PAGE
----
Florida Unfair or Deceptive Act or Practice Laws

Some Consumer Protection Laws in Florida

Fla. Stat. §§ 501.201 through 501.213: What Is It? 

Florida Statutes Chapter 501.201 et seq., also known as the Deceptive and Unfair Trade Practices Act (“DUTPA”), is a state law that provides consumers with legal protection from unlawful methods of competition and unfair practices during trade or commerce. The law includes regulations that businesses must abide by when conducting transactions and also includes guidelines for remedies and penalties. Under the DUTPA, the state agency has the right to adopt rules in order to enforce or interpret the law, as well as to bring suit against an entity that violates the law. The DUTPA also grants injured or damaged consumers the right to file private action lawsuits against offending businesses.

What is prohibited?

The law explicitly prohibits businesses from engaging in unfair methods of competition as well as unconscionable, unfair or deceptive acts or practices. While the DUTPA does not provide a specific list of unlawful actions, based on judgments from previous lawsuits, some examples of prohibited actions include, but are not limited to:

  • Using “bait and switch,” misleading, or false advertising; and
  • Adding extra or unauthorized charges to a consumer’s bill; and
  • Misrepresenting goods that have been used as goods that are new; and
  • Falsely claiming that a consumer’s good(s) needs to be replaced or repaired; and
  • Increasing the price of a good(s) (price gouging) after a state of emergency.

Who does the law apply to and how can consumers sue?

The law applies to Florida businesses that engage in commerce or trade. If a consumer believes that they have been harmed as a result of an unlawful business practice, they can file a lawsuit against the offending business. In order to recover damages under the DUTPA, consumers must be able to prove that 1) the business engaged in an unfair or deceptive act or practice, 2) that the business’ act caused their injury, and 3) that actual damages were suffered. In Florida, consumers are not required to provide the defendant with a notice before filing a lawsuit.

What damages are consumers entitled to?

Consumers who file successful lawsuits are able to recover actual damages. They may also be able to collect reasonable attorney’s fees and costs.

What is the statute of limitations?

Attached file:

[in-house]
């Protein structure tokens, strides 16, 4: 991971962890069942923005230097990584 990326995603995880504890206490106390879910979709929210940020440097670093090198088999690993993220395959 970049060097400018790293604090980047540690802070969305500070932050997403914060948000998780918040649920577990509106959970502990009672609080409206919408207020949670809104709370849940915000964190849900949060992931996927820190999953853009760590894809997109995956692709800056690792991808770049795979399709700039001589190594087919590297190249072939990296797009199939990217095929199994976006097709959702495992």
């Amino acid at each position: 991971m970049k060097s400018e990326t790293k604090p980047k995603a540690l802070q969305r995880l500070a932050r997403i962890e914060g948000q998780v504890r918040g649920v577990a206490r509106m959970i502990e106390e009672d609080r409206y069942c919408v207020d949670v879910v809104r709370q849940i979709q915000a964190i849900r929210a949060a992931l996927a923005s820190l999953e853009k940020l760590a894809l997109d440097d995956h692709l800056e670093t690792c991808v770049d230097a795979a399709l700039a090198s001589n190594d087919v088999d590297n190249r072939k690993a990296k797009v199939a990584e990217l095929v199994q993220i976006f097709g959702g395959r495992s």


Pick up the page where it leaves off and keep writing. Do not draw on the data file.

The statute of limitations for claims under the DUTPA is four years, which means that consumers have four years from the date of the alleged wrongdoing to file a claim against an offending business.

Are there exemptions?

There are some business practices, claims, and businesses that are exempt from the DUTPA. For example, the DUTPA does not apply to claims for death or personal injury; acts permitted by another state law or federal law; or businesses that disseminate information on behalf of others (such as broadcasters, publishers, or printers). The law also does not apply to people or activities regulated by certain state or federal agencies like the Florida Public Service Commission or the Department of Financial Services.

Fla. Stat. §§ 559.55 through 559.785: What Is It? 

Florida Statutes Chapter 559 et seq. is also known as the Consumer Collection Practices Act (“CCPA”). The CCPA is a state law that protects consumers from creditors and debt collectors that engage in unlawful collection practices. The CCPA bears many similarities to the federal Fair Debt Collection Practices Act (“FDCPA”) and collectors must follow both state and federal laws.

 What is prohibited?

There are a number of debt collection actions that are prohibited by the CCPA. For example, when collecting a consumer debt, collectors cannot do many things, including, but not limited to:

  • Using or threatening to use force or violence; and
  • Harassing a debtor or their family by communicating with them repeatedly; and
  • Using profane or obscene language with the purpose of abusing a debtor; and